Oil prices fell on Wednesday amid concerns that increased coronavirus cases in Europe and the United States, the world’s largest oil consumer, could hinder economic growth and continue to reduce demand. Oil prices are rather fragile.
The Organization of Petroleum Exporting Countries (OPEC) said in Tuesday’s monthly report that as a result of the economic collapse caused by the coronavirus pandemic, oil demand will increase by 6.54 million barrels per day to 96.84 million barrels in 2021. Meaning that, it is expected to be 80,000 barrels lower than the forecast a month ago.
Brent crude futures for December fell by 12 cents, or 0.3%, to $42.33 a barrel by 0355 GMT while West Texas Intermediate (WTI) crude oil futures were down 11 cents, or 0.3%, to $40.09.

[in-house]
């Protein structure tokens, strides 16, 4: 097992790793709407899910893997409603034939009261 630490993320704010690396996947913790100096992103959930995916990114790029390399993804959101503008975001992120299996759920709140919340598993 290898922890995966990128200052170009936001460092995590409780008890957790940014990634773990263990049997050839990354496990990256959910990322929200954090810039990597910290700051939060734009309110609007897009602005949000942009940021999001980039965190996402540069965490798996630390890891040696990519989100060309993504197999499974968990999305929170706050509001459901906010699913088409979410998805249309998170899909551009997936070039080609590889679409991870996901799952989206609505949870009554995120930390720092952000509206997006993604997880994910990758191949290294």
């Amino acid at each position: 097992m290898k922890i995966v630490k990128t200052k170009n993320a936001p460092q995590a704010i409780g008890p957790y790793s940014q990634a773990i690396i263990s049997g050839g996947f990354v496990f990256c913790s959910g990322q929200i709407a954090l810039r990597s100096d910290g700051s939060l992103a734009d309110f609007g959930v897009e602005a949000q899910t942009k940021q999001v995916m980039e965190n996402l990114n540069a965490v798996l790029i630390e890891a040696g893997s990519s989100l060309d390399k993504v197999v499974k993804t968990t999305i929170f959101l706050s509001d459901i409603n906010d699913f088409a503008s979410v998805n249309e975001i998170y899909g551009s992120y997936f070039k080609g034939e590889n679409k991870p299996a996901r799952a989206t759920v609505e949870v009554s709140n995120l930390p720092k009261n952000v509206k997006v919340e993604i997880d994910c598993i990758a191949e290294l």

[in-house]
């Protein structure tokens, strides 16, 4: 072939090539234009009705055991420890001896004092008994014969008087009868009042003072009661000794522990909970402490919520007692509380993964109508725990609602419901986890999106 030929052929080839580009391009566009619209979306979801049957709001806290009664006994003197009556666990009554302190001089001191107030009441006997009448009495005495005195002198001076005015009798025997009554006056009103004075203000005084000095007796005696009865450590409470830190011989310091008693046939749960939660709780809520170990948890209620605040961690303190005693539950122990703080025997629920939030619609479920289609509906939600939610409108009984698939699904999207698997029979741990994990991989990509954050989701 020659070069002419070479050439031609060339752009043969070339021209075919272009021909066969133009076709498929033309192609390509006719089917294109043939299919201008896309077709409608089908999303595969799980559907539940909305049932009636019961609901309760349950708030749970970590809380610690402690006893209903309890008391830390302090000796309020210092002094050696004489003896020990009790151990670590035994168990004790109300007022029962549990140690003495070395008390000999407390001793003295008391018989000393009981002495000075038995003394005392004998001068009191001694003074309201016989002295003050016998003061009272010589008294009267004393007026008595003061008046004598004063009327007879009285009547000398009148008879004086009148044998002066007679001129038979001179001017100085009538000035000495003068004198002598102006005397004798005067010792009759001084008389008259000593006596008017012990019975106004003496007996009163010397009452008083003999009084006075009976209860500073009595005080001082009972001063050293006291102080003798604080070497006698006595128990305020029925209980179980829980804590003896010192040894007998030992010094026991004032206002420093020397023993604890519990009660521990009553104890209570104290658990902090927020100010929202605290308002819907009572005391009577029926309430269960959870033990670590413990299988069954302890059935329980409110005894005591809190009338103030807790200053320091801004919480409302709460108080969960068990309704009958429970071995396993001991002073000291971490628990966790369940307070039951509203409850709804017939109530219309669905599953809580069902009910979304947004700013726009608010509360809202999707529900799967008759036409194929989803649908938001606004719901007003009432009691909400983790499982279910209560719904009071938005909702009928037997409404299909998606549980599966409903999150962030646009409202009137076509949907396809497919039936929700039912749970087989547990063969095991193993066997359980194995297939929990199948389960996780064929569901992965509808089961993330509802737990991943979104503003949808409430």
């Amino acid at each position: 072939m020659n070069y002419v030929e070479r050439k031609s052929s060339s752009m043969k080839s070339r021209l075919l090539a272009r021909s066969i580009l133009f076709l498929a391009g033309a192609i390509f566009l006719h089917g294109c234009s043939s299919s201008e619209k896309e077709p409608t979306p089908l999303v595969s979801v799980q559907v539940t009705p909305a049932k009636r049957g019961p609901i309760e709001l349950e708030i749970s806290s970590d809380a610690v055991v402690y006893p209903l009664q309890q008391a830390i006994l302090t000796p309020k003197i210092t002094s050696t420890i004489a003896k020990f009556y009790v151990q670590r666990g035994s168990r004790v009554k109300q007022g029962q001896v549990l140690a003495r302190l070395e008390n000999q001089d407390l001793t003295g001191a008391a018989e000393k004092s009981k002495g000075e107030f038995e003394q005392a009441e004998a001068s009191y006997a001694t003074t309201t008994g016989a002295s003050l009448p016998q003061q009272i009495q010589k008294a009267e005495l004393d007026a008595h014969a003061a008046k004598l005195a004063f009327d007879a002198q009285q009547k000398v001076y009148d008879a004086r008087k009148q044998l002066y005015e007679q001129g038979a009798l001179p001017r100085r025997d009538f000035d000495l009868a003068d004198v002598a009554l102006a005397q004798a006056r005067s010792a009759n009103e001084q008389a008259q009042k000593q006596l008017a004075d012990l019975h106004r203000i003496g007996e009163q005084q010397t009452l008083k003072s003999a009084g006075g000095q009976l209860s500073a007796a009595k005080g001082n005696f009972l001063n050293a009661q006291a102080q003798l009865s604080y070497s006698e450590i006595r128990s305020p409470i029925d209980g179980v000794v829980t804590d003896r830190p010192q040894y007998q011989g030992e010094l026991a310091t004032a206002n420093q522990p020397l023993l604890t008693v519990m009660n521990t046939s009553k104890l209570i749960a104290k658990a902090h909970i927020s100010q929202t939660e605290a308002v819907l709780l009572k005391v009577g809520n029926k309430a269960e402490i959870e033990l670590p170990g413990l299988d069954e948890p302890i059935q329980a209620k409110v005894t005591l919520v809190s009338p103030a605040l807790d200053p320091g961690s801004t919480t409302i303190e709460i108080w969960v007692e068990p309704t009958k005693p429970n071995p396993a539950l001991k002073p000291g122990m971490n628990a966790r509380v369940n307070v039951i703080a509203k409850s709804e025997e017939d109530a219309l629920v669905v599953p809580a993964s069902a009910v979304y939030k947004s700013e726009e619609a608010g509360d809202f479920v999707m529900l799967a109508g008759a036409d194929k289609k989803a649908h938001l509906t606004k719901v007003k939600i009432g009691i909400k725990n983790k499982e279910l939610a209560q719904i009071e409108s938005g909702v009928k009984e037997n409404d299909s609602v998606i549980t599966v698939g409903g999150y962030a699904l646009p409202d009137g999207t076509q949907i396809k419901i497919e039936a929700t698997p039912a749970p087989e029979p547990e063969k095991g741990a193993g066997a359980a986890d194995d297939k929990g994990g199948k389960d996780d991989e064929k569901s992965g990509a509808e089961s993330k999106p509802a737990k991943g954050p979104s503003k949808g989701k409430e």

Allied producers, including Russia, known as OPEC and OPEC +, state they would stick to their plans to reduce oil production cuts from January.
On the supply side, U.S. crude oil production in the Gulf of Mexico continued to recover four days after Hurricane Delta landed.
Inventories of distillates likely fell in the fourth week, while U.S. crude inventories fell last week, according to a survey.